The European Commission on August 6 said the EU will link its carbon trading market to the United Nations' scheme by December at the latest. The joined-up schemes should give Europe's biggest polluters -- such as the steel, construction and energy firms -- more leeway to subsidize CO2 reduction projections worldwide in return for credits in the EU's trading system.
The linking of the two systems will enable companies to transfer "certified emission reductions" (CERs) issued under the UN's Clean Development Mechanism to EU member states.
The first test-run, which took place in May, involved five member states. The second, which ended on August 4, involved all member states, as well as registries in Russia, Japan and New Zealand. "These tests have now been successfully completed," the commission said.
"Linking up with the UN's carbon credit registry will further strengthen Europe's leading role in the global carbon market," linking it to non-European countries such as Australia and Japan," said EU Environment Commissioner Stavros Dimas.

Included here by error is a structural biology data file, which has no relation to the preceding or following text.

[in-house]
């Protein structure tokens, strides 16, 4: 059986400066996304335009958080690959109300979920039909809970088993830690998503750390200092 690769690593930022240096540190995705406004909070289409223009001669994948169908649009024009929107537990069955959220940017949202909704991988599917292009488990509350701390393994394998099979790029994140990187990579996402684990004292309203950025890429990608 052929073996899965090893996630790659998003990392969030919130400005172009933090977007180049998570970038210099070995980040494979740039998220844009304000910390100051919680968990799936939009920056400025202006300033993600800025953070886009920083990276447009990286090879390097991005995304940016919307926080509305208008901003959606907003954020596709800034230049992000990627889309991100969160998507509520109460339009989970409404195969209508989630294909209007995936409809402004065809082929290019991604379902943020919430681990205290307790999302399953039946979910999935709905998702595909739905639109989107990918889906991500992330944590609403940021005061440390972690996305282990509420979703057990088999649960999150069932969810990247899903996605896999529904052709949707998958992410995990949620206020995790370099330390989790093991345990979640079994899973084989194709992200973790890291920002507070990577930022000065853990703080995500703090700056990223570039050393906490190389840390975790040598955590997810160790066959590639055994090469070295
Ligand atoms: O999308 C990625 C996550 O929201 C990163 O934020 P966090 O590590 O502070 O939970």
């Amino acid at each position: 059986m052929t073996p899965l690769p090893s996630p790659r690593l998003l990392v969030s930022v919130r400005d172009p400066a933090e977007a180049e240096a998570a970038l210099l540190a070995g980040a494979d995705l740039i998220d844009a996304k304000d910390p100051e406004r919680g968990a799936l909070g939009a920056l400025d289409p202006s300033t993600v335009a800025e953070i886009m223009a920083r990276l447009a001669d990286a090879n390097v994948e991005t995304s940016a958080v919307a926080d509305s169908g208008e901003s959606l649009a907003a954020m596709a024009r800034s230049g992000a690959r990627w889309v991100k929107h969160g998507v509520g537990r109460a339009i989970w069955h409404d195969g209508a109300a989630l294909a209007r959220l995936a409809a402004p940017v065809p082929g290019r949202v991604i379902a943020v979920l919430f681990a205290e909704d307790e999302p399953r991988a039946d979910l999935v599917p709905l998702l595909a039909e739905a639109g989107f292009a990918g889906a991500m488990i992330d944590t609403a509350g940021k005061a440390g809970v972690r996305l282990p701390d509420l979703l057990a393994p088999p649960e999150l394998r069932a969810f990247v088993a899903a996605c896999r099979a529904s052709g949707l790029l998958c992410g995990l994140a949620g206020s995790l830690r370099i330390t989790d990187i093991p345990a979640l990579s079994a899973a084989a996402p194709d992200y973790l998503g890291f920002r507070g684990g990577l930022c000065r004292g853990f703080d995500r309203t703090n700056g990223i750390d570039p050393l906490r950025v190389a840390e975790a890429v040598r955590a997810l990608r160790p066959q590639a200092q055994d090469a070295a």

The EU's register, which has been operational since 2005, is the central registry for tracking ownership of allowances in the EU Emissions Trading System. The International Transaction Log (ITL) keeps track of various types of UN credits from countries that have signed up to the Kyoto Protocol. After the hook-up, the two systems will control and track transactions jointly.
The EU has fixed emission quotas for each of the 27 member states in a bid to cut down on greenhouses gases and tackle climate change. Overall the EU is seeking to cut carbon emissions by 20% by 2020. Brussels want industry to pay for the right to pollute by 2013. These rights could be traded with a ton of CO2 currently put at around 30 euros, a two-year high.
Copyright Agence France-Presse, 2008